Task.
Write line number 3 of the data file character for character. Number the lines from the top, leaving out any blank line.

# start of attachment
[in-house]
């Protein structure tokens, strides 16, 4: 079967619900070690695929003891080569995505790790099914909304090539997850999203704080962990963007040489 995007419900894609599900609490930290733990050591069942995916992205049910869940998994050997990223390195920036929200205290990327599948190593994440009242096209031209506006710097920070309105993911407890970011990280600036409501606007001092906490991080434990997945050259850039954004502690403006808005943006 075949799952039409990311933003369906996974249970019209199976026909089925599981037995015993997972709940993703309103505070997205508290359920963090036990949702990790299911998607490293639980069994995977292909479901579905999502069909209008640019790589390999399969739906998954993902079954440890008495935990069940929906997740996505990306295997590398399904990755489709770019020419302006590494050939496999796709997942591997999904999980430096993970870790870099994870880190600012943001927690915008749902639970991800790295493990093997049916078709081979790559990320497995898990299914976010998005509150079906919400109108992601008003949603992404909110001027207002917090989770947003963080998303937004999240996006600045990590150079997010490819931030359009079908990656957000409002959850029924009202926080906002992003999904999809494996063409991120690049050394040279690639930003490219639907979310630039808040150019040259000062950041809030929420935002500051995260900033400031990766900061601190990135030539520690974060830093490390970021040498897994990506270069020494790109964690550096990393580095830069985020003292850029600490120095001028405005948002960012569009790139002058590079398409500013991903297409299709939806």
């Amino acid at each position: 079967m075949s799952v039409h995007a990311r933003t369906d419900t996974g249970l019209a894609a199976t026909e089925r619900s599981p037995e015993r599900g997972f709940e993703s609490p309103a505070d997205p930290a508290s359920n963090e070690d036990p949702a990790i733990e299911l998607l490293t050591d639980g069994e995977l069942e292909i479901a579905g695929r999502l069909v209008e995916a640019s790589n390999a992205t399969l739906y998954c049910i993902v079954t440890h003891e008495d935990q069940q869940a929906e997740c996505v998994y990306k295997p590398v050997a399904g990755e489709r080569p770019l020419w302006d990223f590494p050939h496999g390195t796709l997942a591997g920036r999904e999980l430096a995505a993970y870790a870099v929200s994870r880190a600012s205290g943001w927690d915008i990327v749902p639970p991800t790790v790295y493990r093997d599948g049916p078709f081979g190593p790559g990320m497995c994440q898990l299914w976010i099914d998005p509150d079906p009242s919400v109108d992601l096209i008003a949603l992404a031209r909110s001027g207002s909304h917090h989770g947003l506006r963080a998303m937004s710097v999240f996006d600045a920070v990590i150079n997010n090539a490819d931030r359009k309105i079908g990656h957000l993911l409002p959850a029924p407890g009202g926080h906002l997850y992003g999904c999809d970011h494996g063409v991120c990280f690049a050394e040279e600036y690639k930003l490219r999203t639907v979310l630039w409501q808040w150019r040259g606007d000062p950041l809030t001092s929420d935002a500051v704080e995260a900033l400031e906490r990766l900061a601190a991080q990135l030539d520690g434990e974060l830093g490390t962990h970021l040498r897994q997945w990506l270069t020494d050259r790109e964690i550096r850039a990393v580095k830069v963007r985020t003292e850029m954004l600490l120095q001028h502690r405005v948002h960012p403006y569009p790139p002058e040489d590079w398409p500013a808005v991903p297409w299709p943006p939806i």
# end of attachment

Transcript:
């Amino acid at each position: 079967m075949s799952v039409h995007a990311r933003t369906d419900t996974g249970l019209a894609a199976t026909e089925r619900s599981p037995e015993r599900g997972f709940e993703s609490p309103a505070d997205p930290a508290s359920n963090e070690d036990p949702a990790i733990e299911l998607l490293t050591d639980g069994e995977l069942e292909i479901a579905g695929r999502l069909v209008e995916a640019s790589n390999a992205t399969l739906y998954c049910i993902v079954t440890h003891e008495d935990q069940q869940a929906e997740c996505v998994y990306k295997p590398v050997a399904g990755e489709r080569p770019l020419w302006d990223f590494p050939h496999g390195t796709l997942a591997g920036r999904e999980l430096a995505a993970y870790a870099v929200s994870r880190a600012s205290g943001w927690d915008i990327v749902p639970p991800t790790v790295y493990r093997d599948g049916p078709f081979g190593p790559g990320m497995c994440q898990l299914w976010i099914d998005p509150d079906p009242s919400v109108d992601l096209i008003a949603l992404a031209r909110s001027g207002s909304h917090h989770g947003l506006r963080a998303m937004s710097v999240f996006d600045a920070v990590i150079n997010n090539a490819d931030r359009k309105i079908g990656h957000l993911l409002p959850a029924p407890g009202g926080h906002l997850y992003g999904c999809d970011h494996g063409v991120c990280f690049a050394e040279e600036y690639k930003l490219r999203t639907v979310l630039w409501q808040w150019r040259g606007d000062p950041l809030t001092s929420d935002a500051v704080e995260a900033l400031e906490r990766l900061a601190a991080q990135l030539d520690g434990e974060l830093g490390t962990h970021l040498r897994q997945w990506l270069t020494d050259r790109e964690i550096r850039a990393v580095k830069v963007r985020t003292e850029m954004l600490l120095q001028h502690r405005v948002h960012p403006y569009p790139p002058e040489d590079w398409p500013a808005v991903p297409w299709p943006p939806i």